By Niall Anderson in Taunton

When Black Caps captain Kane Williamson handed Jimmy Neesham the ball in the 11th over, with Afghanistan rattling along at 61-0, it seemed a risky decision.

Neesham had looked out of sorts in a brief spell against Bangladesh, leaking 24 runs from two overs. He had taken a wicket against Sri Lanka, but went at seven runs an over, and his ODI economy rate going into the game – 6.37 – painted the portrait of a bowler who could struggle against an Afghanistan opening duo pelting the ball to all corners of the Taunton ground.

Five balls later, he had a wicket. After three overs, he had three. By the time his spell was over – his first 10-over stint in ODI cricket since December 2014 – Afghanistan instead were in tatters at 127-6; Neesham having taken five of those wickets in a career-best performance of 5-31.


Williamson's risk turned out to be a masterstroke, but it was Neesham's recently-found perspective on cricket – and, obviously, his talents with the ball - which were largely to thank.

Jimmy Neesham of New Zealand celebrates taking the wicket of Najibullah Zadran of Afghanistan. Photo / Getty
Jimmy Neesham of New Zealand celebrates taking the wicket of Najibullah Zadran of Afghanistan. Photo / Getty

A five-wicket bag at a Cricket World Cup would be special for any bowler, but for Neesham, it could perhaps hold extra significance, given how unlikely such a performance looked even 18 months ago, when he was struggling to get selected in domestic cricket.

Neesham believes overcoming that tough period is partly why he was able to put aside his poor return with the ball against Bangladesh, and bounce back with a man of the match performance on the world's biggest stage.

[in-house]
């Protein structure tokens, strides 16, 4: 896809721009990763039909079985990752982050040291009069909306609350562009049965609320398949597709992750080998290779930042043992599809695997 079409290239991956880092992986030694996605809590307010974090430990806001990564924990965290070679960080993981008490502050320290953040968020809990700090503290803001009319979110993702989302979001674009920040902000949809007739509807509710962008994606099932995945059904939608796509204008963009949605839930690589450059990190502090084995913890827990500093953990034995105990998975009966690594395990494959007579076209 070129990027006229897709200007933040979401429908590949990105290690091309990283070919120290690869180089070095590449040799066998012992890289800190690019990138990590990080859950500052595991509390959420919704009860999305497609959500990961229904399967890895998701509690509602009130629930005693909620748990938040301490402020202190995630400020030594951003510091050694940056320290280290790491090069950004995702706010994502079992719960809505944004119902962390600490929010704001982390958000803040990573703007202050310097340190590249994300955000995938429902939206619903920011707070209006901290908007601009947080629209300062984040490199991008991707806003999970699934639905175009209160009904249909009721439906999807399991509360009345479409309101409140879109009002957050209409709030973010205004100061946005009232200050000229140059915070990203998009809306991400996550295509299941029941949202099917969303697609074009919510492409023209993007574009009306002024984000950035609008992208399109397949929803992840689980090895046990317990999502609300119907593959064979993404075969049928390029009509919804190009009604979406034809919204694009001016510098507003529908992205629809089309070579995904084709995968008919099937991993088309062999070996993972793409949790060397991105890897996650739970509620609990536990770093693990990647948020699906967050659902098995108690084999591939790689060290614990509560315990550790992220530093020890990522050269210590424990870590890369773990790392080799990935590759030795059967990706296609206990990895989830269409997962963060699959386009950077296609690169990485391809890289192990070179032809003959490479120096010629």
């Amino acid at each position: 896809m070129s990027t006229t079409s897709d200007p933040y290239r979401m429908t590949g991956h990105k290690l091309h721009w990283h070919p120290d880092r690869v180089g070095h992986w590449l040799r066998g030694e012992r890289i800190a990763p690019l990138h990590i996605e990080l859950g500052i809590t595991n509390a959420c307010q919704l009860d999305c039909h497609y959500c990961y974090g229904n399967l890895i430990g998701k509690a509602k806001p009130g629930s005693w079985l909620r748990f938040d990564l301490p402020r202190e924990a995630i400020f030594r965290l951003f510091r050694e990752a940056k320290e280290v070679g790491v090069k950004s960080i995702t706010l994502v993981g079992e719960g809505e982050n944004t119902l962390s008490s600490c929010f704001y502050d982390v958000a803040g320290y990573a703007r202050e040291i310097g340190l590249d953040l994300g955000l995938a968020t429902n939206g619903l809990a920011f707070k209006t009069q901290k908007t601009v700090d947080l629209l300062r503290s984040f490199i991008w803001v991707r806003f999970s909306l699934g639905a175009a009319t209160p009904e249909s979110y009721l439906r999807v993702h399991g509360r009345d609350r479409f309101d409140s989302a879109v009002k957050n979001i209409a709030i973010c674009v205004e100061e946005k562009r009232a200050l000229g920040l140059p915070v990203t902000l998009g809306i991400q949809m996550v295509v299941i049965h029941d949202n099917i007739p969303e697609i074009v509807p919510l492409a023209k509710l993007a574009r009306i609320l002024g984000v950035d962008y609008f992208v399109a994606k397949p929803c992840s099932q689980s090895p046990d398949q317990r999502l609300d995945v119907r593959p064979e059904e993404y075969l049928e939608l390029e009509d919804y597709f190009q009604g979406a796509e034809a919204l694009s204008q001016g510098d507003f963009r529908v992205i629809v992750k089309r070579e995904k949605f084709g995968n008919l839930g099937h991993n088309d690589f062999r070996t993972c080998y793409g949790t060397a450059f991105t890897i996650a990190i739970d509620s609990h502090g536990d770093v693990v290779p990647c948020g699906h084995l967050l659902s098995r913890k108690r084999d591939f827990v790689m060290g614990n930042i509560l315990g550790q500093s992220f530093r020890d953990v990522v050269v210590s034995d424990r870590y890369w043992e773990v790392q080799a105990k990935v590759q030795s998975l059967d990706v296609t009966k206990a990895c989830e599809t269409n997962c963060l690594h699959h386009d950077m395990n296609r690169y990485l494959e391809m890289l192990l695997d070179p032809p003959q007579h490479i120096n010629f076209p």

"I would have thought a bit more about the Bangladesh game in my first stint in the team, I probably would have let that occupy my mindspace for an extended period of time, but I just walked off the other day and thought 'Well, you get a bit of tap every now and again, what's the worst that can happen?'," said Neesham.

"It just gives you a bit of perspective really, you go through Under-19 World Cups, go to domestic cricket and then get elevated straight to international cricket and you don't really get a whole lot of perspective on failure. I think when you succeed for that long in a row, it becomes the be all and end all. You realise once you're playing international cricket, other guys are allowed to have good days, and sometimes you get a bit of tap, and sometimes you give someone else a tapping up."

He definitely gave Afghanistan a tapping up today, removing their top order batsmen with some superb seam bowling, having made a slight tweak to his approach after the Bangladesh encounter.

"I had a bit of a think about how I was approaching my bowling and what I was trying to do with the ball, and I probably went back a little bit to my bread and butter, which is not trying to swing it too much, not try to get much movement in the air – just looking to bowl those three-quarter seamers and get a little bit of bounce."

It worked a charm, and validated Williamson's faith in his all-rounder. Williamson explained post-game why he handed Neesham the ball earlier than normal.


"It was a different surface and perhaps suited him a little bit more - someone that runs in hits the wicket hard.

"Where we've had that pace and bounce, someone like Jimmy, when he is bowling well, he can get very good pace out of the surface. And today was one of those days."

A dream day, if you ask Neesham, but that dream could soon evolve into something much more tangible for the three-from-three Black Caps.

"Coming out today and putting in a man of the match performance at the World Cup is obviously what dreams are made of growing up.

"But we've got goals we want to achieve as a unit - it'd to be fantastic to progress through the group stages, and make it a real fairytale."

The Alternative Commentary Collective are podcasting their way through the World Cup. Known for their unconventional sports analysis and off-kilter banter, the ACC have come to ask the tough questions. Here's the latest episode of 'The Agenda':